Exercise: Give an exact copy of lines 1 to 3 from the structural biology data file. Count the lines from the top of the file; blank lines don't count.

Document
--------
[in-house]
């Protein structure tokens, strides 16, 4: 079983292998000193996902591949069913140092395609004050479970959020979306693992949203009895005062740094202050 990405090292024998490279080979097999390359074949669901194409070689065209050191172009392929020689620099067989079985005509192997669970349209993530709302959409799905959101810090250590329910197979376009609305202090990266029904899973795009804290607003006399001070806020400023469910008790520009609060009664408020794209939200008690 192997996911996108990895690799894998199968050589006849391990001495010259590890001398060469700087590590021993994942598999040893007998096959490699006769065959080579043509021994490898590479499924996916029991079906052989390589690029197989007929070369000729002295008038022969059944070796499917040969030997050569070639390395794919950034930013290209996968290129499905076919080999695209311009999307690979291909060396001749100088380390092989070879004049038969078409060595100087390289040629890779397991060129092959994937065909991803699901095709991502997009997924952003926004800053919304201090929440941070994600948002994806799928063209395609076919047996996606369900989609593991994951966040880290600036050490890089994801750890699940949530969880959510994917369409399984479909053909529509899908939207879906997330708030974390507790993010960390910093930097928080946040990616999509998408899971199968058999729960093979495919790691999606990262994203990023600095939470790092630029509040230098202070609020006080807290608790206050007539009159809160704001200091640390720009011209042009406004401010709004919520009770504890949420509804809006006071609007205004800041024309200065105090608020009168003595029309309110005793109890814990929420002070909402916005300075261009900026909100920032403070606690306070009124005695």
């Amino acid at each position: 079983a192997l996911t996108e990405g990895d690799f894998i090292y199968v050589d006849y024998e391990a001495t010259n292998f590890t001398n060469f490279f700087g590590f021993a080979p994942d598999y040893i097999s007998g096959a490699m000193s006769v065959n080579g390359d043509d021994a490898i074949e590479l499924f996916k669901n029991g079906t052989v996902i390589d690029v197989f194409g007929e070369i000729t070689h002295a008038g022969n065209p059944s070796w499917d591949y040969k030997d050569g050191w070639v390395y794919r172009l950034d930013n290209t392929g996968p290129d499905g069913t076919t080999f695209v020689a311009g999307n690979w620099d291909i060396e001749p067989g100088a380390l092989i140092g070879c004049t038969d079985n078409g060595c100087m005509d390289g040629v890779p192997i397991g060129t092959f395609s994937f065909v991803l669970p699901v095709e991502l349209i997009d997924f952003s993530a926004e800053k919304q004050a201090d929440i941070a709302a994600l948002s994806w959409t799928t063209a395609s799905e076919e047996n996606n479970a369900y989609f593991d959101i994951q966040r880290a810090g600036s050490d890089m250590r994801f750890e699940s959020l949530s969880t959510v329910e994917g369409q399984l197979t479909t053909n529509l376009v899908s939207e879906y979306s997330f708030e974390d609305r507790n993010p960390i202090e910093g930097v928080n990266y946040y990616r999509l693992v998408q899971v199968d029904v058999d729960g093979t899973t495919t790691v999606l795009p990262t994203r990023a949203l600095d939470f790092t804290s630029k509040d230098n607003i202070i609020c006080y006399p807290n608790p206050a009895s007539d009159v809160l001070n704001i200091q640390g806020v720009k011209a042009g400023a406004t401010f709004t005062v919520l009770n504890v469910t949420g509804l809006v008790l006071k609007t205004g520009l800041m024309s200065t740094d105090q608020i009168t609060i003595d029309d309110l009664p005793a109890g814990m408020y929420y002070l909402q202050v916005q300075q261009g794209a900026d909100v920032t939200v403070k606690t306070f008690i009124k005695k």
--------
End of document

[in-house]
């Protein structure tokens, strides 16, 4: 079983292998000193996902591949069913140092395609004050479970959020979306693992949203009895005062740094202050 990405090292024998490279080979097999390359074949669901194409070689065209050191172009392929020689620099067989079985005509192997669970349209993530709302959409799905959101810090250590329910197979376009609305202090990266029904899973795009804290607003006399001070806020400023469910008790520009609060009664408020794209939200008690 192997996911996108990895690799894998199968050589006849391990001495010259590890001398060469700087590590021993994942598999040893007998096959490699006769065959080579043509021994490898590479499924996916029991079906052989390589690029197989007929070369000729002295008038022969059944070796499917040969030997050569070639390395794919950034930013290209996968290129499905076919080999695209311009999307690979291909060396001749100088380390092989070879004049038969078409060595100087390289040629890779397991060129092959994937065909991803699901095709991502997009997924952003926004800053919304201090929440941070994600948002994806799928063209395609076919047996996606369900989609593991994951966040880290600036050490890089994801750890699940949530969880959510994917369409399984479909053909529509899908939207879906997330708030974390507790993010960390910093930097928080946040990616999509998408899971199968058999729960093979495919790691999606990262994203990023600095939470790092630029509040230098202070609020006080807290608790206050007539009159809160704001200091640390720009011209042009406004401010709004919520009770504890949420509804809006006071609007205004800041024309200065105090608020009168003595029309309110005793109890814990929420002070909402916005300075261009900026909100920032403070606690306070009124005695």
């Amino acid at each position: 079983a192997l996911t996108e990405g990895d690799f894998i090292y199968v050589d006849y024998e391990a001495t010259n292998f590890t001398n060469f490279f700087g590590f021993a080979p994942d598999y040893i097999s007998g096959a490699m000193s006769v065959n080579g390359d043509d021994a490898i074949e590479l499924f996916k669901n029991g079906t052989v996902i390589d690029v197989f194409g007929e070369i000729t070689h002295a008038g022969n065209p059944s070796w499917d591949y040969k030997d050569g050191w070639v390395y794919r172009l950034d930013n290209t392929g996968p290129d499905g069913t076919t080999f695209v020689a311009g999307n690979w620099d291909i060396e001749p067989g100088a380390l092989i140092g070879c004049t038969d079985n078409g060595c100087m005509d390289g040629v890779p192997i397991g060129t092959f395609s994937f065909v991803l669970p699901v095709e991502l349209i997009d997924f952003s993530a926004e800053k919304q004050a201090d929440i941070a709302a994600l948002s994806w959409t799928t063209a395609s799905e076919e047996n996606n479970a369900y989609f593991d959101i994951q966040r880290a810090g600036s050490d890089m250590r994801f750890e699940s959020l949530s969880t959510v329910e994917g369409q399984l197979t479909t053909n529509l376009v899908s939207e879906y979306s997330f708030e974390d609305r507790n993010p960390i202090e910093g930097v928080n990266y946040y990616r999509l693992v998408q899971v199968d029904v058999d729960g093979t899973t495919t790691v999606l795009p990262t994203r990023a949203l600095d939470f790092t804290s630029k509040d230098n607003i202070i609020c006080y006399p807290n608790p206050a009895s007539d009159v809160l001070n704001i200091q640390g806020v720009k011209a042009g400023a406004t401010f709004t005062v919520l009770n504890v469910t949420g509804l809006v008790l006071k609007t205004g520009l800041m024309s200065t740094d105090q608020i009168t609060i003595d029309d309110l009664p005793a109890g814990m408020y929420y002070l909402q202050v916005q300075q261009g794209a900026d909100v920032t939200v403070k606690t306070f008690i009124k005695k």